Skip to main content

Home Culture Culture Film & TV

Juno Dawson on using Grindr and Tinder as a trans woman: ‘There’s a helpful functionality’

Exclusive: Author will be hosting dating and relationships discussion at this week’s National Student Pride

By Jamie Tabberer

Words: Jamie Tabberer; picture: National Student Pride/Aaron Hargreaves

Juno Dawson has described her experiences of using Grindr and Tinder as a trans woman, saying both have a “helpful functionality” when it comes to how trans users are protected.

The writer will further discuss themes of dating and relationships while chairing National Student Pride’s Trans+ Education: Panel Discussion, airing at 7pm tonight.

Speaking to Attitude backstage, Juno – who is engaged to Max Gallant – added that it was only “when I truly became myself that I was really able to find love.”

“This is a really big discussion”

“I’ve only used Grindr and Tinder,” the What’s The T? writer said. “I known Tinder is a slightly different kettle of fish as it already has men and women on, and you expect it to.

“This is a really big discussion, and it feels like Grindr and Scruff are a little bit damned if they do and damned if they don’t in terms of allowing you to filter your tribe. Of course, I’ve very elegantly heard it argued that that is very inherently racist: ‘Oh, I’m not into Black guys, I’m not into Asian guys’ is really problematic. But as a trans woman, it did help me that I could just find men who were using Grindr to find trans women. That, practically, was helpful. That filter exists on both Grindr and Tinder – I don’t know about Scruff, as I didn’t use it.

View this post on Instagram

A post shared by Juno Dawson (@junodawson)

“So all I’d see on Grindr was other trans people, and people looking to date trans people. So it was a helpful functionality, and it feels like we have been considered. You’ve still got the occasional person saying ‘Why are you on this site, it’s a site for men,’ but I don’t know what their rules are around reporting abuse. That’s something all the dating apps need to think about: handling abuse.”

Asked for her dating tips, the actress said: “I think what I learned through transitioning, and especially as trans people are held with so little regard in society, was that it was only when I truly became myself that I was really able to find love.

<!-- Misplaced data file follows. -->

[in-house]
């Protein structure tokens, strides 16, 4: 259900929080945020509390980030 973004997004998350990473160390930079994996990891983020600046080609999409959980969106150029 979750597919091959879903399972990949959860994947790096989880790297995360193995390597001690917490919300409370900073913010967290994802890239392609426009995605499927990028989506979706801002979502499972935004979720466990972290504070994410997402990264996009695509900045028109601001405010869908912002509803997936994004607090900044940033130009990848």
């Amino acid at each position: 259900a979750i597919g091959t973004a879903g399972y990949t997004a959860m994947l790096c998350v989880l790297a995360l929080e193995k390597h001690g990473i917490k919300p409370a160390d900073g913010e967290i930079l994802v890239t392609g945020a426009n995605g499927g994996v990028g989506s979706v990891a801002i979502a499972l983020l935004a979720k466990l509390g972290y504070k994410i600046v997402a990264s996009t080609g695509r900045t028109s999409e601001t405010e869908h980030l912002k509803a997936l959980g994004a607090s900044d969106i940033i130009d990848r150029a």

Juno and other panellists at Student Pride in London today (Picture: National Student Pride/Aaron Hargreaves)

“During my 20s I was working really hard on passing as a guy, and trying to convince other guys that I was a guy, and failing miserably. I felt very bad about myself. Whereas as soon as I was able to present myself as Juno – for better or worse, this is me. Like it or lump it. And I think there’s a message there for everyone, cis or trans, which is be the most you version of you. Because when someone falls in love with you, you want them to fall in love with the good bits and the bad bits.

“I see that in young kids who are gender-queer and gender-fluid, drag queens at 19, how amazing seeing those toxic parts of masculinity starting to drop away, and people can be who they are and identify however they identify.”

Juno also spoke about yesterday’s news that the Charity Commission has confirmed registration of the LGB Alliance.

“It’s really disappointing,” she said. “I genuinely can’t understand what that group is doing to help gay, lesbian and bi people. Not least because some trans people are lesbian, gay or bi! I can’t get my head around it. I’m yet to see what it is they’re doing. Charities should help. But all I’m see is LGB Alliance making fun of trans people on social media. In my mind that is something the Charity Commission should have run a mile from.”

For more information about National Student Pride 2021, click here.

The Attitude May issue is out now to download and to order globally.

Subscribe in print and get your first three issues for just £1 each, or digitally for just over £1.50 per issue.